The CEO’s office said on Thursday government has finalized the security outline for the election process and that the strategy will be implemented soon.
According to the CEO’s deputy spokesman Jawed Faisal, some sections of the plan will be kept confidential and not shared with the public – but some details will be released.
He said the process to draw up the strategy started six months ago by security and defense departments and serious attention has been paid to security at polling centers, around the preparation of a voters list and around election day itself.
“The outline has been finalized and mostly our focus is that on election day people can vote freely and in a secure environment,” said Faisal.
A security source told TOLOnews that out of the 7,000 polling centers, 2,000 of them face high security threats and that operations need to be launched there.
Afghan defense ministry meanwhile said they are fully prepared to implement the election security strategy.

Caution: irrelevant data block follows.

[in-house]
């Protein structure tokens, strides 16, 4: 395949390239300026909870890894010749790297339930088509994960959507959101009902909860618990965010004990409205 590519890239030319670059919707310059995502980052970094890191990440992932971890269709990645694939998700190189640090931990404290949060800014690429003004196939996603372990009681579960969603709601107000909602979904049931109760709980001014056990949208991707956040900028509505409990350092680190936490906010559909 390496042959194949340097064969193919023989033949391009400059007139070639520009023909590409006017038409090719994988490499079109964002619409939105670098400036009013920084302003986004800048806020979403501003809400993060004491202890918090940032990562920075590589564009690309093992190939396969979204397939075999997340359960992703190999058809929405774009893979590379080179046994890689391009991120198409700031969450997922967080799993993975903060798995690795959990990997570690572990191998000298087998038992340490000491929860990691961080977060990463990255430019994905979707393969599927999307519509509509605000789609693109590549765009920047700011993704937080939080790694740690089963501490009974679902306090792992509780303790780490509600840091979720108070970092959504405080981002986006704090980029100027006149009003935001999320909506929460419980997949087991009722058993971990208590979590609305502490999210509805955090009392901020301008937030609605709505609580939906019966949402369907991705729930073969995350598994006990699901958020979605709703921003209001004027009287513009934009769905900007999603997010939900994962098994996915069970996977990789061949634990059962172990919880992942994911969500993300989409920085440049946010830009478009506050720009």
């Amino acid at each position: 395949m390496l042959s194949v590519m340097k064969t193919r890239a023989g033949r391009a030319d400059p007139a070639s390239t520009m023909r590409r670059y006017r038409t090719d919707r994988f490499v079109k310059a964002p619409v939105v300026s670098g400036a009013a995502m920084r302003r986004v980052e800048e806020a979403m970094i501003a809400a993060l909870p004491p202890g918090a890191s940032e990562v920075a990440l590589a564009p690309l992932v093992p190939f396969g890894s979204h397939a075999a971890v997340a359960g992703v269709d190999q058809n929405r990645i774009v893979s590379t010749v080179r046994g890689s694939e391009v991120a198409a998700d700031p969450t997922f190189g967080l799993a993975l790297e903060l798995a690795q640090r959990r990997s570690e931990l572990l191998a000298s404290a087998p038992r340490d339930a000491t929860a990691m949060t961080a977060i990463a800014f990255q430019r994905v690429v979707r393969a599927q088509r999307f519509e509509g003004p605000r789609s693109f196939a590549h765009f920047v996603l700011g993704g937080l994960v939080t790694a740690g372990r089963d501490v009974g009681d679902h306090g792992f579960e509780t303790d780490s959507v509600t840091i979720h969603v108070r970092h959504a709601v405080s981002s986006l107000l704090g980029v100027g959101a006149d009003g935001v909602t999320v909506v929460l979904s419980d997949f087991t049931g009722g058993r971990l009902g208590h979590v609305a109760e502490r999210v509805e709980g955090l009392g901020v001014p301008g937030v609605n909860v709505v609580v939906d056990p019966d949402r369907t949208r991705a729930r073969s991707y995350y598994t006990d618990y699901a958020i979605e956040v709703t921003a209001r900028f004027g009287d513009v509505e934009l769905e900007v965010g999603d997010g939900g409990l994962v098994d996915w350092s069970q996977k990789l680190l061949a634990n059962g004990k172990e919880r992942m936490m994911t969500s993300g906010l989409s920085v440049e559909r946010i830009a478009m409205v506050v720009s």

According to the defense ministry, this strategy will be implemented in three phases.
First, vulnerable polling stations will be identified and operations will be launched in these areas to remove any risks.
Secondly, more forces will be deployed at the polling centers that are high-risk stations and thirdly, the national army will support police where necessary, more supplies will be provided to them and if needed more forces will be stationed at high-risk polling stations.
“We will use all our equipment to maintain security around elections. The security outline has three phases and all the parts will be implemented one after another - by election day,” defense ministry deputy spokesman Mohammad Radmanesh said.
Institutions overseeing election processes meanwhile said not only was it critical to maintain security around election day, but security around the entire process needs to be maintained in orderto ensure a transparent election.
“Not only should election day security be maintained, but the security system should cover the security issues from voter registration through to candidate nominations, electoral campaigns, election day and the whole process,” Yusuf Rasheed, executive director of Free and Fair Election Foundation of Afghanistan said.
The Independent Election Commission said recently that security was one of their main areas of concern.
Reports indicate meanwhile that the election commission is set to start distributing voter registration papers to provinces and that securing this process was also seen as an area of concern.